The following piece is by artist, author, and activist Phil America, who we welcome into the TACO universe…

In early 2015 I met up with Dorian Lynde, a Canadian artist, to photograph her while working on her year-long photo series Peace By Piece. The series itself is more than just a collection of photos, it is a performance. It is a meditation. It is a reminder. It is a lesson on life. The photos show her work with “unbroken meditation”, a practice she took on over the one year’s time in which she broke a piece of china(porcelain) every day and glued them back together.

Video: Big Sleeps x Psycho Realm Signing

Tattoo artist Big Sleeps dropped a new series of t-shirts with Los Angeles based rap group Psycho Realm. L.A. TACO’s own Erwin Recinos was in attendance for the first leg of the release at the Tee Shirt Spot on Pasadena Ave. in Lincoln Heights, and made the video seen above.

The Photography of Meet Frankie C


We first met Frankie C. when he shared his remarkable photos of Sikhs in Los Angeles with us earlier this year. His low profile and humble approach are rare in the era of social media and self-promotion, but his work speaks for itself. A native Angeleño, Frankie is deeply connected to the people of Los Angeles, and you can see that in his portraits of the city’s residents, and the details he captures on his sojourns around every part of L.A. Please enjoy this selection of his photography along with a Q&A with this emerging local artist.

What’s your favorite taco?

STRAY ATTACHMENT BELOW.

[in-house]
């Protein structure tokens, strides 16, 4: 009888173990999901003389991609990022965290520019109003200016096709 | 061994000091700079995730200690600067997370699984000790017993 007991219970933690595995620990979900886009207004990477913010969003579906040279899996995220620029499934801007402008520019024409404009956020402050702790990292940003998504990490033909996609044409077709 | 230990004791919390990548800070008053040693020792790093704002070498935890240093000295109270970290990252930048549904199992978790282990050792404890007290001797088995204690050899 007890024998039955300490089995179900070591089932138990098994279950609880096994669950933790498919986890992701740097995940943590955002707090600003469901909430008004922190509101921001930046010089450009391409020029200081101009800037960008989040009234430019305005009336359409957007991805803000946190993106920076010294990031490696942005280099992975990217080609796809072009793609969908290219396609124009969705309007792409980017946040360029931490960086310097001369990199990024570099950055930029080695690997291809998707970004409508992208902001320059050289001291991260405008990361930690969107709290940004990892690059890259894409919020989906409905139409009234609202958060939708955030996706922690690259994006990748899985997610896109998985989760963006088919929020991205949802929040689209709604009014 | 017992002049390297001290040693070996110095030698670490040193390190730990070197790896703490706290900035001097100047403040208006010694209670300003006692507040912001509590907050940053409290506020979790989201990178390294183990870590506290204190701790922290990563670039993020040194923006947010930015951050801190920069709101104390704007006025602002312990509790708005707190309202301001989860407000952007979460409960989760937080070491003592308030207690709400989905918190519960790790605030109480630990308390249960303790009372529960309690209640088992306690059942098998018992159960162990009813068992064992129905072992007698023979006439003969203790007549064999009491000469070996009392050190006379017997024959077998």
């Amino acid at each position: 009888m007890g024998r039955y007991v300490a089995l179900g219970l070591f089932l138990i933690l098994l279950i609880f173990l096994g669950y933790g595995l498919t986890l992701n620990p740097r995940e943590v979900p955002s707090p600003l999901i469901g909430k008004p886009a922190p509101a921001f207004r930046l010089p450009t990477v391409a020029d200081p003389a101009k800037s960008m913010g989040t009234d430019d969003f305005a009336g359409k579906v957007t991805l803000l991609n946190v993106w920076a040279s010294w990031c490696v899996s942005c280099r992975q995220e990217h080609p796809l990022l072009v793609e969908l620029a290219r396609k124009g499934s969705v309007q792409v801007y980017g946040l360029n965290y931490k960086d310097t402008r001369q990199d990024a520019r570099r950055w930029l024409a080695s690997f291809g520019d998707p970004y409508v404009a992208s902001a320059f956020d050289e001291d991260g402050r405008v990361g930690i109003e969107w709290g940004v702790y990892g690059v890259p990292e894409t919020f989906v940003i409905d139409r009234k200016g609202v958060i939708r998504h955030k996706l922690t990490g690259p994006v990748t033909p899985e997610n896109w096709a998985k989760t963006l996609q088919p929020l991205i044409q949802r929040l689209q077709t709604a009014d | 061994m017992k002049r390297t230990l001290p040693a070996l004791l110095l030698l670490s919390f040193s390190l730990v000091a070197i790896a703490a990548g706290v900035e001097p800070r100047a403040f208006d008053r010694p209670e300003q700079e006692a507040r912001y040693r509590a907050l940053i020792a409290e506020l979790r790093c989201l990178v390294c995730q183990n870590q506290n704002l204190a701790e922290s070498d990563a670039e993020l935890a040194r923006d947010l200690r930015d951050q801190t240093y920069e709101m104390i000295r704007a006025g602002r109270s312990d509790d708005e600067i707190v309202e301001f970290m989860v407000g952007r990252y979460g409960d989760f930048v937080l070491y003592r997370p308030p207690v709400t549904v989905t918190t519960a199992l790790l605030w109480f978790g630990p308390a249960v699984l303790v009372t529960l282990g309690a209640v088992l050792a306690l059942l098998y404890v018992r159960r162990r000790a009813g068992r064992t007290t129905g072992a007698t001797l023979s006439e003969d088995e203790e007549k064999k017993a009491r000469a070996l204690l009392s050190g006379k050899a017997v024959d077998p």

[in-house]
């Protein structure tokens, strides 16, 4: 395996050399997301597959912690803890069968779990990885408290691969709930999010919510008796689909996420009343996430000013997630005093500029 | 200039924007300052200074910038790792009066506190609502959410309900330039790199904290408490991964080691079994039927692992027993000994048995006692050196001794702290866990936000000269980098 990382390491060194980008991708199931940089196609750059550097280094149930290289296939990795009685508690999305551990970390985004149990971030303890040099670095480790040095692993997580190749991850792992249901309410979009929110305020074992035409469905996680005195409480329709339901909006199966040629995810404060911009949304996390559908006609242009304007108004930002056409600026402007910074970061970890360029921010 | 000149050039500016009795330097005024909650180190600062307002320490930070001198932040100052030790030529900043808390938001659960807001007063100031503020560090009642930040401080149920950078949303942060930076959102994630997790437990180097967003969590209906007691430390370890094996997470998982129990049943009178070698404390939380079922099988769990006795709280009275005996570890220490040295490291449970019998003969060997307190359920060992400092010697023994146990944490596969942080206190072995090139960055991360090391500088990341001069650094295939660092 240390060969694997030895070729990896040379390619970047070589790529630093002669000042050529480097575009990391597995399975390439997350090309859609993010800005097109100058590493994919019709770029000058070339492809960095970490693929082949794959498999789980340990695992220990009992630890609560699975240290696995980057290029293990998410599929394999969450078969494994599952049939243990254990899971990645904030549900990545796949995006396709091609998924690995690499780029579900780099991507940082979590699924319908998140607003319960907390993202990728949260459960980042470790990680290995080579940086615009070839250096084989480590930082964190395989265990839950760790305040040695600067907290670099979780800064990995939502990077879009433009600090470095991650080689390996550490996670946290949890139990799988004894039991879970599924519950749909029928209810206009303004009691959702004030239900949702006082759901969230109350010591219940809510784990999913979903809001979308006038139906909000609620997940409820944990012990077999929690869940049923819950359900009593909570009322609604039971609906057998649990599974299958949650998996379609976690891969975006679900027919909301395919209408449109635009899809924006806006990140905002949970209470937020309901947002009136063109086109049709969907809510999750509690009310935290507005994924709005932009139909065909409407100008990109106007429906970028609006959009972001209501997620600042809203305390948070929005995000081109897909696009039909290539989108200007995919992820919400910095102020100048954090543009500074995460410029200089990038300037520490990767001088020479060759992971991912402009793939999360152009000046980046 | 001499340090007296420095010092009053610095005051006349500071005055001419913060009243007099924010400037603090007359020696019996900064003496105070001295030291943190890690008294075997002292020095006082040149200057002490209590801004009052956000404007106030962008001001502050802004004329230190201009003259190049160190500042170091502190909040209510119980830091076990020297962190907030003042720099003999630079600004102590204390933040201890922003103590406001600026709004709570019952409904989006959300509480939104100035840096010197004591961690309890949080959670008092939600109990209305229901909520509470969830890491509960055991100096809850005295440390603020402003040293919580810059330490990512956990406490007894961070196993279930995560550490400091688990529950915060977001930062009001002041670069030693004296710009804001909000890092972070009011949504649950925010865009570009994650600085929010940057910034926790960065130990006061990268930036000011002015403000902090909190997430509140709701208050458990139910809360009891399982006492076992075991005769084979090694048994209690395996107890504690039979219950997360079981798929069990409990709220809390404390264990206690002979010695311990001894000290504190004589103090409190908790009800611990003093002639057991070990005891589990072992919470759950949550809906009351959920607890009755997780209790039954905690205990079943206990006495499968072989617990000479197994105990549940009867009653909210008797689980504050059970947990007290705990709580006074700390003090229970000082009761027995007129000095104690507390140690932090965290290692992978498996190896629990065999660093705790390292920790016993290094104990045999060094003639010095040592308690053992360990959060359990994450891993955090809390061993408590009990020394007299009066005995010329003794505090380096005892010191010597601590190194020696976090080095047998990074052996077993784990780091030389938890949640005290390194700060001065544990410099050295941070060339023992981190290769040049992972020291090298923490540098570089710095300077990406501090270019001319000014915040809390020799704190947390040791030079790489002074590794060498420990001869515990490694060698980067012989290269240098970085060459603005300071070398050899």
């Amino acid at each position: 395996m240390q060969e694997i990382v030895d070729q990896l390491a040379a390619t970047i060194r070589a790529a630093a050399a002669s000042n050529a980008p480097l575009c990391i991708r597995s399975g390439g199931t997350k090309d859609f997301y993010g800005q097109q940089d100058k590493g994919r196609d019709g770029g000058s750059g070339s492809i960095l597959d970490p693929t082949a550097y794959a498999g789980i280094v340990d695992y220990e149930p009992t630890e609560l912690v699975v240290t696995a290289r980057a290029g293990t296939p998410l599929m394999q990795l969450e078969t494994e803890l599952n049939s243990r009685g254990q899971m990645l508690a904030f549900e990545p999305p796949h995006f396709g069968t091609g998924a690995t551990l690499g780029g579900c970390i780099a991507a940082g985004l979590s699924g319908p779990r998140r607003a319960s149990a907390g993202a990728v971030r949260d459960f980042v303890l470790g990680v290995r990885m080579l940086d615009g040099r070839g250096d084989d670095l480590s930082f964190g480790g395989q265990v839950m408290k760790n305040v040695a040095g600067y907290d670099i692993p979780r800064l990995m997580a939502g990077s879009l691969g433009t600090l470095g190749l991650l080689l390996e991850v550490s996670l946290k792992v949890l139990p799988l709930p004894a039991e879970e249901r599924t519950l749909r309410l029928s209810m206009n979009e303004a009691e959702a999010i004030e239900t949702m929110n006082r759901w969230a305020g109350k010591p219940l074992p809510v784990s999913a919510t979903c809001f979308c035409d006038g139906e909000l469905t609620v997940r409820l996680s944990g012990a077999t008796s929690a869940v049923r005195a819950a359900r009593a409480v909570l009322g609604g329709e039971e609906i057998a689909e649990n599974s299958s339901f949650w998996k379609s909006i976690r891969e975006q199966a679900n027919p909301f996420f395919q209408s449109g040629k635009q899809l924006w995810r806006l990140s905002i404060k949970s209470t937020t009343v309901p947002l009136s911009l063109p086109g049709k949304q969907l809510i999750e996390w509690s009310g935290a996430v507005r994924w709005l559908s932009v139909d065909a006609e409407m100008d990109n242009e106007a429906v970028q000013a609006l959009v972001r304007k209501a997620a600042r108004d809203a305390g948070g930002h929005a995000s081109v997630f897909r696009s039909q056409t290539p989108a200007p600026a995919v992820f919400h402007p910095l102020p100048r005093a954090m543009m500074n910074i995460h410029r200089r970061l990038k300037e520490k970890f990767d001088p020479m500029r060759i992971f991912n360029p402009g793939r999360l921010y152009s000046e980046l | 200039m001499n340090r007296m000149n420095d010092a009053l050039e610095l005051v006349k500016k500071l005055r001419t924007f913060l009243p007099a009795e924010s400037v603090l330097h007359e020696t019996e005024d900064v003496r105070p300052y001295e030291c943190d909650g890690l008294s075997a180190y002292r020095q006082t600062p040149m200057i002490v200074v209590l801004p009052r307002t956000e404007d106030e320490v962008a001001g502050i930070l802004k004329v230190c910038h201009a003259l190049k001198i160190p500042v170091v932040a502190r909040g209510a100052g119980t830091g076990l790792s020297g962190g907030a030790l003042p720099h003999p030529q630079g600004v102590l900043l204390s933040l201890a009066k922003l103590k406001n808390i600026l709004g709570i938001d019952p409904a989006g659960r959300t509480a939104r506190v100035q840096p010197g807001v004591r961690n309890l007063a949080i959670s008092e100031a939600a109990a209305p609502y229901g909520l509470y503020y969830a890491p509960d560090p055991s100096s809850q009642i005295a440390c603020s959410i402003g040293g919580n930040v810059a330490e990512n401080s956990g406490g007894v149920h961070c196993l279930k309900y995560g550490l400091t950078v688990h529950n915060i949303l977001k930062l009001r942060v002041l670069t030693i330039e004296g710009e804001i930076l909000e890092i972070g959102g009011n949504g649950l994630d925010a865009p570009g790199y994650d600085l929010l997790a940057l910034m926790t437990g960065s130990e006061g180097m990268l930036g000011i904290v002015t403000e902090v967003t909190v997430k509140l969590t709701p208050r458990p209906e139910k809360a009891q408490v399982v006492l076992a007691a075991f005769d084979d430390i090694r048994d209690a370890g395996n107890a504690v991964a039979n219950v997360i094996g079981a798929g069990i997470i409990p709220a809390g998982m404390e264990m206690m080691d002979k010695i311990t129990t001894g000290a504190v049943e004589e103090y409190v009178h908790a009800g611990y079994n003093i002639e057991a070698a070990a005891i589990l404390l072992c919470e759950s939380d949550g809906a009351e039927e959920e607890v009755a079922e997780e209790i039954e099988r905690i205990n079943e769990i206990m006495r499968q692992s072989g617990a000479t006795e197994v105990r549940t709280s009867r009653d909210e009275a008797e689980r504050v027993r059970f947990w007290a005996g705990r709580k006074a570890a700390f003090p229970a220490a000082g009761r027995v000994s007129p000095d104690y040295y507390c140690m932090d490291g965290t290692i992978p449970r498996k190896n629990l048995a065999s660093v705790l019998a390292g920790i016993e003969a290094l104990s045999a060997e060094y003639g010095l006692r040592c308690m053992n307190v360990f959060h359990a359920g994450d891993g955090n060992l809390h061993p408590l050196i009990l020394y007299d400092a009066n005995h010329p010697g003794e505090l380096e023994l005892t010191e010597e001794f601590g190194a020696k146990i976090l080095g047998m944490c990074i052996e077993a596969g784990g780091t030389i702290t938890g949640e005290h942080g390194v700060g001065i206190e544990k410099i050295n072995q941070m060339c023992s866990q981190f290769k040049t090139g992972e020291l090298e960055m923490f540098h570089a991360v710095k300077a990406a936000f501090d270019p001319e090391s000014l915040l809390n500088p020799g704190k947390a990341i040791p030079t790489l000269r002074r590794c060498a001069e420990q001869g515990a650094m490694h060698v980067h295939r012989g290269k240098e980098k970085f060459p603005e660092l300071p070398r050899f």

-Cheese tacos from Taqueria El Tapatio in Glendale. Traditionally made with cheese in between 2 small tortillas. I’m hungry thinking of them now.


SAND ONE Presents “The Bottle Issue” Charity Event in DTLA

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One thing I like better than beer is a great cause. Come out and support an incredible one on Thursday, April 9 at Ebano’s Crossing ( during the Downtown LA Art Walk with the one-and-only SAND ONE (

RIP TEEN ANGEL ~ By Richard Castor


Artist Richard Castor is one of the successors of TEEN ANGEL, and is the art director of TEEN ANGELS magazine. Teen Angel died last weekend, here please find Richard’s obituary and tribute to his friend and mentor.

This past weekend a friend and I were in Arizona selling T-shirts and TEEN ANGELS MAGAZINES. About 2 years ago, I began building and working on the magazine along with the sons of TEEN ANGEL. We had a successful weekend promoting to youngsters, and making veteranos reminisce about the good old days they spent with the magazine. People became followers once again, or for the first time. The hard work was paying off. At the end of the weekend, we received the News that TEEN ANGEL, the founder of the magazine had passed on. Many close to him knew he was in his last days, but the news still came much too soon.